Will changes to tax laws that are drafted ready to enter the Serbian Parliament become a country with ideal conditions for the digital economy, or will these changes drive IT’s into the gray zone or abroad?
The draft laws amending Income Tax Laws and Contribution Law Amendments have caused major turbulence in the IT community.
Speaking on tax reforms, Prime Minister Ana Brnabic emphasized that they are being implemented with the aim of developing digital technologies and innovative industries.
“From January 1, 2020, all digital nomads who reside in Serbia for up to 90 days will be tax-exempt,” Brnabic said, adding that start-ups with up to nine employees will not pay taxes in the first year of business.
“The proposal applies to non-residents (natural persons) who do not stay for more than 90 days in a tax year in the territory of the Republic of Serbia. They would not have an obligation to calculate, pay and report the income they receive from providing services to a person who does not do business in the territory of Serbia, “the Prime Minister’s office explained. Also, this applies only if they work for a foreign employer.
Digital nomads, people who travel around the world and stay in different countries but work at the same time, since their computers are also an office, according to various studies, place Serbia among the most attractive European countries for cheap living, good time and security and somewhat internet speed .
Milan Solaja, President of the Vojvodina ICT Cluster, points out that such tax breaks are common in other countries and welcomes the Government’s thinking in this part of the IT sector as well. However, according to the writings of digital nomads who were in Serbia, despite all the advantages, this type of business is not overdeveloped in our country, so it is not expected to have too great effect.
On the other hand, the same draft law provides for an entrepreneur independence test that wants the state to separate lump sums that work for only one client instead of being employed on a contract of employment (and paying far higher taxes and flat-rate tax contributions) than real entrepreneurs and freelancers.
By changing the law on income tax, the state has enabled those who do not pass this test to either get a job with an employer or set up a company where they would be employed and to obtain tax benefits at the same time. In the next year, they would be reduced their income tax base and contributions by 70 percent, in the second year by 65 percent, and in the third year by 60 percent. As things stand now, the full amount of taxes and contributions would be paid, which would mean an increase in costs for the company by about 30 to 40 percent.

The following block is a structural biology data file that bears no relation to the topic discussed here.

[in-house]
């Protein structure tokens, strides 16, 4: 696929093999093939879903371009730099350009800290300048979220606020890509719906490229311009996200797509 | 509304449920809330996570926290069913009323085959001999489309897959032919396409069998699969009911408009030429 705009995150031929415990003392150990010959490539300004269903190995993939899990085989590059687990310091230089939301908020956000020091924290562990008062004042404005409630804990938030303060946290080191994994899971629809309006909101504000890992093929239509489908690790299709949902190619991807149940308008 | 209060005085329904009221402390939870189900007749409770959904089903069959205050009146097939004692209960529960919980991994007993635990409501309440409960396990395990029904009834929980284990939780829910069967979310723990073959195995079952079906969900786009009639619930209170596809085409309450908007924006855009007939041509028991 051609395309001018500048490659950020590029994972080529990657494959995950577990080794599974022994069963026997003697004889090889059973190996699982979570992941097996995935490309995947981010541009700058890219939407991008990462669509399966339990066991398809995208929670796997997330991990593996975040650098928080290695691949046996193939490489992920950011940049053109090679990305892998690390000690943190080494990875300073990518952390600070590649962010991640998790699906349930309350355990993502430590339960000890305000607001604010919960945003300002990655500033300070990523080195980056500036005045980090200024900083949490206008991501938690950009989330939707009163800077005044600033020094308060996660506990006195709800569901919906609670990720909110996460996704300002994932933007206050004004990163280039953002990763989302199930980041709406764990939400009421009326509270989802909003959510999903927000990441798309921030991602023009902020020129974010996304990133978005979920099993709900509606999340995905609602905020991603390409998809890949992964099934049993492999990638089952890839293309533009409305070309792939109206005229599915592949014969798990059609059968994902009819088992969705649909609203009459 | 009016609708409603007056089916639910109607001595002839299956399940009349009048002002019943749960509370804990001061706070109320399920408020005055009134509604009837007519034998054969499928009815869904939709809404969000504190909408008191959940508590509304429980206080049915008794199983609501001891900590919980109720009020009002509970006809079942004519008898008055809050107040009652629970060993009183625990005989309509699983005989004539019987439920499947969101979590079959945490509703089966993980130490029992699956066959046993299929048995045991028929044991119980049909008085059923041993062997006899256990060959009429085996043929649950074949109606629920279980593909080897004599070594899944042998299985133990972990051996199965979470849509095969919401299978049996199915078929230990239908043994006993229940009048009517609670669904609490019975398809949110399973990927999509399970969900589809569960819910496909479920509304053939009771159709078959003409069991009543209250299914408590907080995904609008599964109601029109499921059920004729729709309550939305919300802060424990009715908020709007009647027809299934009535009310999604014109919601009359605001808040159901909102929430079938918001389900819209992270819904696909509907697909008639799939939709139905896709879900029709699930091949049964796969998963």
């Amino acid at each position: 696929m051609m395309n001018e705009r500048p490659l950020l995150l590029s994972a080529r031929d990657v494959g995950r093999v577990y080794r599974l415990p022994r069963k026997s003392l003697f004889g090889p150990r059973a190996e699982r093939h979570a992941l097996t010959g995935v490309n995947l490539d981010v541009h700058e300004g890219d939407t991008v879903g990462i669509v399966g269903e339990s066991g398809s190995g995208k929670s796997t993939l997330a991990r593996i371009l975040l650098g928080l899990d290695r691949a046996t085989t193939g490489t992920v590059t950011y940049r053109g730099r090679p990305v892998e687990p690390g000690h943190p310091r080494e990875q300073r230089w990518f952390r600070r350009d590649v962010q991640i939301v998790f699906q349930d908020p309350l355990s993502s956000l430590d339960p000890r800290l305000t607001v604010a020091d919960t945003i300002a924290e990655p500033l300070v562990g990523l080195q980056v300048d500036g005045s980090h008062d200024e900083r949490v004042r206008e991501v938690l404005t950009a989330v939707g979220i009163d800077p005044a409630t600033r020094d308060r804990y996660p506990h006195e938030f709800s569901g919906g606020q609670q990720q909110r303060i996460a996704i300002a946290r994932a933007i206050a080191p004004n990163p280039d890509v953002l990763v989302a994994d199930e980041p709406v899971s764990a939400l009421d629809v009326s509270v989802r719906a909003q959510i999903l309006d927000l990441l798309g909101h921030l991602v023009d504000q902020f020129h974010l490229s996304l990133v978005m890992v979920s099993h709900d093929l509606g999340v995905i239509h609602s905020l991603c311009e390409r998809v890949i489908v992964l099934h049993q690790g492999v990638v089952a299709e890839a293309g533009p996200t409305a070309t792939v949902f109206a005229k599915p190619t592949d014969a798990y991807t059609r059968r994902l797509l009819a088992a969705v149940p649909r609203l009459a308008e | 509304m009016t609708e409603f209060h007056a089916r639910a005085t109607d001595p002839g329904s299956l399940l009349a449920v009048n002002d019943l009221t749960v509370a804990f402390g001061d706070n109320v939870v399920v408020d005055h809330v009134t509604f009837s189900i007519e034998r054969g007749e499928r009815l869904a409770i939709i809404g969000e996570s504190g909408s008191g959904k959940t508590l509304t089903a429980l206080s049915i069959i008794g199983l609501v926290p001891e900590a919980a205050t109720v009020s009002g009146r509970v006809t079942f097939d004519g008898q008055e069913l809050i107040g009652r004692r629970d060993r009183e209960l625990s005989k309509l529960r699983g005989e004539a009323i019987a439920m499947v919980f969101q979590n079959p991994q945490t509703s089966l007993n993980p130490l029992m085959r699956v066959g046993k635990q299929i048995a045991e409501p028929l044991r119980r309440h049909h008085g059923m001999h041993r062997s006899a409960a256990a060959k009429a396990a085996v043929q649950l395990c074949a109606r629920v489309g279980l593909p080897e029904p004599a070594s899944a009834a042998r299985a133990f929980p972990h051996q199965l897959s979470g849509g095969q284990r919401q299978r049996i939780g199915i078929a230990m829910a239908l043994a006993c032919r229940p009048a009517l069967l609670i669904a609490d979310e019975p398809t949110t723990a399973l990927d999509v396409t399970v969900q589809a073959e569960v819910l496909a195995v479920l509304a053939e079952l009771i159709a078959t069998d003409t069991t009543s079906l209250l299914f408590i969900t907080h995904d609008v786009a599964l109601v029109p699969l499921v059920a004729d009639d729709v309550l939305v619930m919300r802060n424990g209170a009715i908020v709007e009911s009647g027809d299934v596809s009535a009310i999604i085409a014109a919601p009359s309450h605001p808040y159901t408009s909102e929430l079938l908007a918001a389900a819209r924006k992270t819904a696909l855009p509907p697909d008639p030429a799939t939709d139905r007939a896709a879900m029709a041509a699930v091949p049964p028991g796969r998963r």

Goran Prijic, co-owner of the IT company Vivify Ideas from Novi Sad, in an author’s article on the Startit portal, pointed out that if this happens after three years, IT firms will either have to raise the price of their services for clients or hire a cheaper workforce.
“We will have a situation where hiring mediocre developers from Serbia will cost e.g. € 3,000 a month, hiring an independent associate from Serbia with the same knowledge € 2,300, but with very limited conditions of cooperation, while hiring a consultant from Ukraine with equal knowledge will still cost € 2,000, ”he states. In the second case, if they do not raise the prices of IT firms they can simply turn to markets where developers are cheaper.
Amendments to the law also give the possibility of reducing the income tax base and contributing up to 70 percent in the case of hiring a “newly arrived person” as stated in the draft law. These are returnees from abroad who would be employed in Serbia, and in order to receive this relief, they must not stay in Serbia for two previous years and have a minimum wage of RSD 145,104.
In addition, the same allowance is granted to those under 40 who have been abroad for the previous year because of their education and have a salary with a new employer of at least 217,656 dinars.
Otherwise, the state adopted tax breaks for innovative industries last year, which is primarily related to the IT industry. Thus, the income tax on intellectual property is three percent (instead of 15 percent), and in addition, the research and development costs are recognized in double amount for the purposes of calculating corporate income tax.
According to Nenad Paunovic, an adviser to the Prime Minister for the creative industry, digital companies are already paying zero to three percent profit tax this year, or not actually paying it.
In Serbia, according to a survey by the Center for Policy Research, there are 3.52 digital workers per 1,000 inhabitants, which is twice as high as in America.